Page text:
“Hm hmm hmmm. Hm? Vhen vill you begin to be responsibile for the name you wear? ‘Predoviciu’ – dear, ve are not common workers, this name is our labor and livelihood.”
Responsible? Cati thought. The decisions were only poor in retrospect, and they were of good moral quality. Many of them had been made out of necessity. It was not Cati’s fault that the cabbie had tried to kidnap her. Nor was it her fault that a wizard – a real, wizard with magic spells and everything in this day and age! – had set his own evil intentions against her. Nor was Margaret’s death Cati’s doing. No, not just Margaret’s death – Mags had been murdered. Remembering that she had been working against a murderer, and not just indulging her curiosity and flaunting her status, helped to keep Cati’s morale up.
“You must think,” Anica said, viciously gesturing at her own cranium. “Ve remain vealfy, ve remain who ve are because we keep this name on good condition.”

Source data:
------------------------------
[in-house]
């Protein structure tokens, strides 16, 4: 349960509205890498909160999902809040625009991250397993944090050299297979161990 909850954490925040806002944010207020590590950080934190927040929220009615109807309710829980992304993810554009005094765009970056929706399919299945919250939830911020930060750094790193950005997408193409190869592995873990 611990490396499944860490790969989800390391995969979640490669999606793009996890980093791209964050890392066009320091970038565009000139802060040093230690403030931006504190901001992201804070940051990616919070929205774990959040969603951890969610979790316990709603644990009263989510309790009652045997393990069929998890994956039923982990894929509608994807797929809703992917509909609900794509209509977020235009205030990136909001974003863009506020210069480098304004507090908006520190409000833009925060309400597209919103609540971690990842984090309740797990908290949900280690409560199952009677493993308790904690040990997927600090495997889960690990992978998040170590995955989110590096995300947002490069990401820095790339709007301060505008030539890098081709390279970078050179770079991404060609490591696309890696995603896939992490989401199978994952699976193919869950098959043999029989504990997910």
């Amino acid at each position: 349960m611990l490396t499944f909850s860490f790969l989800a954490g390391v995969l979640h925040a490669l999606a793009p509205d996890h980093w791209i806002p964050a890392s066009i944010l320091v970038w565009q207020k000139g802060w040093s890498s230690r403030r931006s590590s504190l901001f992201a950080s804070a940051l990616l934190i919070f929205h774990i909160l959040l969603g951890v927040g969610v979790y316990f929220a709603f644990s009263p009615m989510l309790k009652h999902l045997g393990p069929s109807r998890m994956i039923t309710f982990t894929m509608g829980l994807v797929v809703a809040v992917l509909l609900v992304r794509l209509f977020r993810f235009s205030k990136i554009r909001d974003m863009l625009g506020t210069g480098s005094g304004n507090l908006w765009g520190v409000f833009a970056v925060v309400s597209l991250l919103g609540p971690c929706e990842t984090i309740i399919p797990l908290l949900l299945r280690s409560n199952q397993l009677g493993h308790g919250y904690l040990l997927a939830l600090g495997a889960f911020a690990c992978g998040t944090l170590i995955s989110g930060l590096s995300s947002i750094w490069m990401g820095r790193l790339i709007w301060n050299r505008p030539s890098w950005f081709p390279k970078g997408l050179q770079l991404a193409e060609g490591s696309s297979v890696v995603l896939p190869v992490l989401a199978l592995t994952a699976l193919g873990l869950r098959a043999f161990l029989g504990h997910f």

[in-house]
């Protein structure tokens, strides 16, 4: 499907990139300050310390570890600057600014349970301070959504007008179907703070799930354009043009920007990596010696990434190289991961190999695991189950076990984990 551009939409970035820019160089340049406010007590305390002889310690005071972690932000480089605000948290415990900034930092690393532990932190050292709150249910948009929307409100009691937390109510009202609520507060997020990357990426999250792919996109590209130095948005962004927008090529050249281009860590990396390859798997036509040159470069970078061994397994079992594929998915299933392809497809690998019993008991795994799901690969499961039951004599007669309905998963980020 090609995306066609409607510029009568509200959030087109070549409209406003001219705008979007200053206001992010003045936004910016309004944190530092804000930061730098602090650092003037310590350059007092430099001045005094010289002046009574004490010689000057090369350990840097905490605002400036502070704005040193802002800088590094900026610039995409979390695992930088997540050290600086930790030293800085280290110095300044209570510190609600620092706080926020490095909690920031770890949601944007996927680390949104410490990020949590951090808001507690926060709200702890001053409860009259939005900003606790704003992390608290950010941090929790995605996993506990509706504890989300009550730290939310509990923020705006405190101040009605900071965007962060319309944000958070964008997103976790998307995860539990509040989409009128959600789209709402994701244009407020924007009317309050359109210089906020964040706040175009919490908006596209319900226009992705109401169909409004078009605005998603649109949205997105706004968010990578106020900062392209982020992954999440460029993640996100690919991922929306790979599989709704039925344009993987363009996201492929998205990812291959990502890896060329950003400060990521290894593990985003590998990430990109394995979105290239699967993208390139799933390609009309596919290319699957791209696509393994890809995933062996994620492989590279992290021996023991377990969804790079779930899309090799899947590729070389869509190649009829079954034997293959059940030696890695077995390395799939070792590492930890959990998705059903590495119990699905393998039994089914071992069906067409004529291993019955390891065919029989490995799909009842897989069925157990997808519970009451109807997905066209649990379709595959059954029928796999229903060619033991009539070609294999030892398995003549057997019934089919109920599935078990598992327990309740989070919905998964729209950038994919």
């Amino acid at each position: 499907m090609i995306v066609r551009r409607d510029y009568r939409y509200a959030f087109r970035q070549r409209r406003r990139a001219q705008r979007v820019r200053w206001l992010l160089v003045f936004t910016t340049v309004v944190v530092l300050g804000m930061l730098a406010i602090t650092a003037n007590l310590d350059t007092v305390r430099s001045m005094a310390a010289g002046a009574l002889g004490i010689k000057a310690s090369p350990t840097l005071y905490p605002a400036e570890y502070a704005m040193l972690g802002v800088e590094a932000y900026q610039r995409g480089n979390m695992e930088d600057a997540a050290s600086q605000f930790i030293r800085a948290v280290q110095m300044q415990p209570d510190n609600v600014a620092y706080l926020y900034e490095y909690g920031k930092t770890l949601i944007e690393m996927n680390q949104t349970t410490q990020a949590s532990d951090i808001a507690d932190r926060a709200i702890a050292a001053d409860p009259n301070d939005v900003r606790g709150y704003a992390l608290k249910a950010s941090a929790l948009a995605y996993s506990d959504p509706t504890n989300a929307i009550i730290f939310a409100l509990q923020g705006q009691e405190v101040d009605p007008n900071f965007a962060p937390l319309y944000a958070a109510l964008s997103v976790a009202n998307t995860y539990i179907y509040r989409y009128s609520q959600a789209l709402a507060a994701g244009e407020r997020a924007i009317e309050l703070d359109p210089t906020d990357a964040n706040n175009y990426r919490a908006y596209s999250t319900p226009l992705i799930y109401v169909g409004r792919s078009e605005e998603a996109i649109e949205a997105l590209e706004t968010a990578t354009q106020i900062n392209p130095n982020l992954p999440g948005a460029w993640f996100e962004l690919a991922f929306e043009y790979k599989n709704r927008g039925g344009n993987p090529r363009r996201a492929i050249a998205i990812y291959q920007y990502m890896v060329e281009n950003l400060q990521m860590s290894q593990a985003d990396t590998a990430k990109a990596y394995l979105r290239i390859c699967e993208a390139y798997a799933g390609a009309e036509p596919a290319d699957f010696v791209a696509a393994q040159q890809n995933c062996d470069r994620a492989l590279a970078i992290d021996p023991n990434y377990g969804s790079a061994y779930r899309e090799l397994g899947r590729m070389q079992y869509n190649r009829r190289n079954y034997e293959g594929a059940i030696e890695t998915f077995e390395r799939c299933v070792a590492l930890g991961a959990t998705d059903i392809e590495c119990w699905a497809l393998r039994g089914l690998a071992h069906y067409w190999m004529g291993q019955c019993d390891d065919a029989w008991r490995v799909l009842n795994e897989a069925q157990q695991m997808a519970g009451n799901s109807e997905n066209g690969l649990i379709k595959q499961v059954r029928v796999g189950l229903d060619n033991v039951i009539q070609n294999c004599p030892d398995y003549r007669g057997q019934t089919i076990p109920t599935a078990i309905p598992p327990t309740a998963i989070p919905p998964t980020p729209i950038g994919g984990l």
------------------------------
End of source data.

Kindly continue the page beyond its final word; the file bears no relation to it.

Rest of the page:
Somewhere inside her, Cati knew that following up on Mags’s death had been the right thing to do. Why, if it hadn’t been for Henri, Thelonius, and herself, the police would never have captured the murderer. Yes, Cati conceded to herself, she had made some decisions that were not in the best interest of her mother, but the family as a whole was quite sturdy, and, unlike many other wealthy immigrant families from the East, had managed to avoid any major public scandals.
“People of vorth know that they can trust us.”
That was true. Henri had been willing to rush to her side. Thelonius, too, risked his life for her, taking that vial full of mercury (but not mercury, something far more dangerous, valuable, and interesting). And Cati had not, in her most desperate moment, abandoned either of them.